We plan to initiate discussions with the U.S. Food and Drug Administration, or FDA, within six months from the date of this prospectus to seek approval, via an IND Application submission, to conduct advanced clinical trials in the United States for the use of MGO1CI to treat ADHD in adults. If such FDA approval of our IND Application is granted and if these and any future clinical trials demonstrate the safety and efficacy of MGO1CI, we will seek to obtain marketing approval from the FDA for MG01CI for use in adults. We have similar plans to seek marketing approval in the European Union and later in Japan.  Following the successful completion of our next clinical trial in adults, we will seek to obtain regulatory approvals for clinical trials, via additional IND Application submissions, in order ultimately to obtain marketing approval of MG01CI for use in children.  The requirements to conduct pediatric clinical trials are more stringent than those for adults.  If our requests for approval to conduct clinical trials are denied, or if our clinical trials are unsuccessful, we will have to re-design our drug candidate and conduct additional preliminary clinical trials after any necessary regulatory approvals.

 

ADHD is one of the most common behavioral disorders in the world. It is estimated that between 5% and 12% of children worldwide are affected by this condition. Once believed to only affect children, ADHD is now known to persist into adolescence and adulthood in a large number of cases, with approximately 46% of all adults who had ADHD as children continuing to have symptoms of the disorder as adults. Approximately 95% of these adults experience impaired inattention and executive function symptoms, of which approximately 35% also experience hyperactivity-impulsivity symptoms.

 

ADHD is a treatable condition. The most commonly used therapeutic drugs are stimulants (Schedule II, Controlled Substances), such as Ritalin, Adderall, Vyvanse and Concerta, which are all compounds that increase the brain chemical dopamine, and which have significant abuse and misuse potential because their use may lead to severe psychological or physical dependence. In addition, stimulants have numerous side effects, such as uncomfortable mental states, interference with sleep and appetite, development of nervous ticks and potential cardiovascular effects resulting from increased blood pressure. These side effects have limited the effectiveness of treatment for those taking the drugs and have also dramatically limited medication adherence rates. Up to 30% to 50% of those who are prescribed stimulants for ADHD either do not respond or cannot tolerate these treatments, and only about 20% of those prescribed with stimulants renew their prescription the following month.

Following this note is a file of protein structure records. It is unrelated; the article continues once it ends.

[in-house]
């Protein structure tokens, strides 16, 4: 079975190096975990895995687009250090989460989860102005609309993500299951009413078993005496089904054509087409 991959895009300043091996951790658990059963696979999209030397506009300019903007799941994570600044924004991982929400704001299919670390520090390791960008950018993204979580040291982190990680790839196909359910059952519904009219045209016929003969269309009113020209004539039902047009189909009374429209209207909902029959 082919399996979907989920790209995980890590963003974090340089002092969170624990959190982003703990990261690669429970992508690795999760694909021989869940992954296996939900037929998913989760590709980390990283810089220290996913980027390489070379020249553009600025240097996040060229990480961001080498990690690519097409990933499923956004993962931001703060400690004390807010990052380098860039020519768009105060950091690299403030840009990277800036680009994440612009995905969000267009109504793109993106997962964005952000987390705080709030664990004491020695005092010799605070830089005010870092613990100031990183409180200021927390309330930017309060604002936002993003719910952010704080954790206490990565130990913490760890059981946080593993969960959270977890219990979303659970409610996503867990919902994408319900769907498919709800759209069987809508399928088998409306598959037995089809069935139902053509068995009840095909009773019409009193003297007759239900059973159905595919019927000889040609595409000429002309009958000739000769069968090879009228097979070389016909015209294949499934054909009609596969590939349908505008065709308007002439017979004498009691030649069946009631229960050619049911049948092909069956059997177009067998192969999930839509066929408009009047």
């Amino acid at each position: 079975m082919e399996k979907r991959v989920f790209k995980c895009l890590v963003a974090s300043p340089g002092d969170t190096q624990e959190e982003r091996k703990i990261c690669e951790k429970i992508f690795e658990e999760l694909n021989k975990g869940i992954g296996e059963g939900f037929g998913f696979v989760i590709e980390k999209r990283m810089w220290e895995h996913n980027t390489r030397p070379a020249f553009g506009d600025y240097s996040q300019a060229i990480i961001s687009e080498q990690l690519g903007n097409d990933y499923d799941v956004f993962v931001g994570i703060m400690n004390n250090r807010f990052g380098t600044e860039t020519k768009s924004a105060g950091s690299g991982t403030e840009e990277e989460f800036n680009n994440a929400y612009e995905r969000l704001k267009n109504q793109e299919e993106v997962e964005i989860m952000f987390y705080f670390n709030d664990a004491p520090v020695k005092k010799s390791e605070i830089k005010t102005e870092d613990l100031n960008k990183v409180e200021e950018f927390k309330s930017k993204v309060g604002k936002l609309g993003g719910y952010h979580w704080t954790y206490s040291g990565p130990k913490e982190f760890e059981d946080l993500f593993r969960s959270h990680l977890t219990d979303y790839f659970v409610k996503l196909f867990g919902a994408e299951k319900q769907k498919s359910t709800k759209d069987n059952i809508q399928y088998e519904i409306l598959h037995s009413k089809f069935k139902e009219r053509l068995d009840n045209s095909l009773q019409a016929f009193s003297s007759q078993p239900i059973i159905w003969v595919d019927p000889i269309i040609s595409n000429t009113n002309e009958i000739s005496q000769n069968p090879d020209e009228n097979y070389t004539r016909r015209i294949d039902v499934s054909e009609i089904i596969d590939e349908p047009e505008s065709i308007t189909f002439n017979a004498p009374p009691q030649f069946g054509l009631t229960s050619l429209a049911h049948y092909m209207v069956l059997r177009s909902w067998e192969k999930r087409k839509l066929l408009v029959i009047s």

The only non-stimulant drug approved to treat adult ADHD is Strattera. Strattera affects the chemical norepinephrine, which is a stress hormone that affects parts of the brain where attention and responses are controlled. This drug has significant side effects, such as fatigue, decreased appetite, sexual problems, palpitations, increased heart rate and high blood pressure and also has regulatory warning labels relating to suicidal thoughts and liver damage. Moreover, Strattera takes 6-10 weeks to achieve full clinical effectiveness. More recently, two additional non-stimulant medications with similar safety and efficacy profiles were approved for use only in children (Guanfacine and Clonidine). These two drugs have not had significant commercial success. All approved ADHD drugs need to be carefully monitored by the treating physician to optimize the dose, starting with a low dose and slowly escalating to the most effective and tolerable dose.